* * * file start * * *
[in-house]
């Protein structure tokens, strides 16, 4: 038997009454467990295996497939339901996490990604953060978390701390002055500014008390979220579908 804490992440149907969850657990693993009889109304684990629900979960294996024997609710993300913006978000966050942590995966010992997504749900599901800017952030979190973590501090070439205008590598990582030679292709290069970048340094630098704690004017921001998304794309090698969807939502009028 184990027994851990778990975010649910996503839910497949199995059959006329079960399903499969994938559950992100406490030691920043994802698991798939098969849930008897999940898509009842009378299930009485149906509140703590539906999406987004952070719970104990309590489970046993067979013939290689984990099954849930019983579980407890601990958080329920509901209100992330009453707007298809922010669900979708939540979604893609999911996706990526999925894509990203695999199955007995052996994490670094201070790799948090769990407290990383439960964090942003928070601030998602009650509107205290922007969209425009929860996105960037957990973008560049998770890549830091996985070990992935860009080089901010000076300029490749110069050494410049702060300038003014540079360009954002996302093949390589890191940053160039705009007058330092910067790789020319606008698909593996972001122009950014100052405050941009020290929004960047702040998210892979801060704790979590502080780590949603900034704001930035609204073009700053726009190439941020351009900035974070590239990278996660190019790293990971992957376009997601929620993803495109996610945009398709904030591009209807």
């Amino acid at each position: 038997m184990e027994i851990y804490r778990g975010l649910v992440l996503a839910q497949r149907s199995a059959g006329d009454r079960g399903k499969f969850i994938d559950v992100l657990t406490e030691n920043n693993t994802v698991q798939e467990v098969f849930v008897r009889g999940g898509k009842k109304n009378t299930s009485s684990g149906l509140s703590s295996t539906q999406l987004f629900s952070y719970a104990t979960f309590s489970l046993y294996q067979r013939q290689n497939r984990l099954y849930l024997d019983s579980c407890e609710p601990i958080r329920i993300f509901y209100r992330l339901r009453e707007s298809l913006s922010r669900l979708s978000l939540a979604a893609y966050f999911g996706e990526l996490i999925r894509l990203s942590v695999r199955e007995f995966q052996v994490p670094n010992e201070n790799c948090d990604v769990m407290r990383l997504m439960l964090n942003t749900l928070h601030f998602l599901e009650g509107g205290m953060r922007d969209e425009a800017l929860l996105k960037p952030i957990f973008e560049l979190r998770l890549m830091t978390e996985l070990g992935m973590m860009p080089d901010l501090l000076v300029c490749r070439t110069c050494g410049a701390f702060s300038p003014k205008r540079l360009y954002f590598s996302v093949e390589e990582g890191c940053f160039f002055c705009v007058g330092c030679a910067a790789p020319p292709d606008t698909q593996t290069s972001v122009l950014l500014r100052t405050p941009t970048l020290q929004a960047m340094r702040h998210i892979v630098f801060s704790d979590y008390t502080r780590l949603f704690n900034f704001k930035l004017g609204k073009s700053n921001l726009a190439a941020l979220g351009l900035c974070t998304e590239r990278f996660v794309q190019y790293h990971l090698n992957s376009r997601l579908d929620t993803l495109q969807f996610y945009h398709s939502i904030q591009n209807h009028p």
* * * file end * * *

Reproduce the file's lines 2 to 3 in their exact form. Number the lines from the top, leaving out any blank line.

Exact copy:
């Protein structure tokens, strides 16, 4: 038997009454467990295996497939339901996490990604953060978390701390002055500014008390979220579908 804490992440149907969850657990693993009889109304684990629900979960294996024997609710993300913006978000966050942590995966010992997504749900599901800017952030979190973590501090070439205008590598990582030679292709290069970048340094630098704690004017921001998304794309090698969807939502009028 184990027994851990778990975010649910996503839910497949199995059959006329079960399903499969994938559950992100406490030691920043994802698991798939098969849930008897999940898509009842009378299930009485149906509140703590539906999406987004952070719970104990309590489970046993067979013939290689984990099954849930019983579980407890601990958080329920509901209100992330009453707007298809922010669900979708939540979604893609999911996706990526999925894509990203695999199955007995052996994490670094201070790799948090769990407290990383439960964090942003928070601030998602009650509107205290922007969209425009929860996105960037957990973008560049998770890549830091996985070990992935860009080089901010000076300029490749110069050494410049702060300038003014540079360009954002996302093949390589890191940053160039705009007058330092910067790789020319606008698909593996972001122009950014100052405050941009020290929004960047702040998210892979801060704790979590502080780590949603900034704001930035609204073009700053726009190439941020351009900035974070590239990278996660190019790293990971992957376009997601929620993803495109996610945009398709904030591009209807």
């Amino acid at each position: 038997m184990e027994i851990y804490r778990g975010l649910v992440l996503a839910q497949r149907s199995a059959g006329d009454r079960g399903k499969f969850i994938d559950v992100l657990t406490e030691n920043n693993t994802v698991q798939e467990v098969f849930v008897r009889g999940g898509k009842k109304n009378t299930s009485s684990g149906l509140s703590s295996t539906q999406l987004f629900s952070y719970a104990t979960f309590s489970l046993y294996q067979r013939q290689n497939r984990l099954y849930l024997d019983s579980c407890e609710p601990i958080r329920i993300f509901y209100r992330l339901r009453e707007s298809l913006s922010r669900l979708s978000l939540a979604a893609y966050f999911g996706e990526l996490i999925r894509l990203s942590v695999r199955e007995f995966q052996v994490p670094n010992e201070n790799c948090d990604v769990m407290r990383l997504m439960l964090n942003t749900l928070h601030f998602l599901e009650g509107g205290m953060r922007d969209e425009a800017l929860l996105k960037p952030i957990f973008e560049l979190r998770l890549m830091t978390e996985l070990g992935m973590m860009p080089d901010l501090l000076v300029c490749r070439t110069c050494g410049a701390f702060s300038p003014k205008r540079l360009y954002f590598s996302v093949e390589e990582g890191c940053f160039f002055c705009v007058g330092c030679a910067a790789p020319p292709d606008t698909q593996t290069s972001v122009l950014l500014r100052t405050p941009t970048l020290q929004a960047m340094r702040h998210i892979v630098f801060s704790d979590y008390t502080r780590l949603f704690n900034f704001k930035l004017g609204k073009s700053n921001l726009a190439a941020l979220g351009l900035c974070t998304e590239r990278f996660v794309q190019y790293h990971l090698n992957s376009r997601l579908d929620t993803l495109q969807f996610y945009h398709s939502i904030q591009n209807h009028p």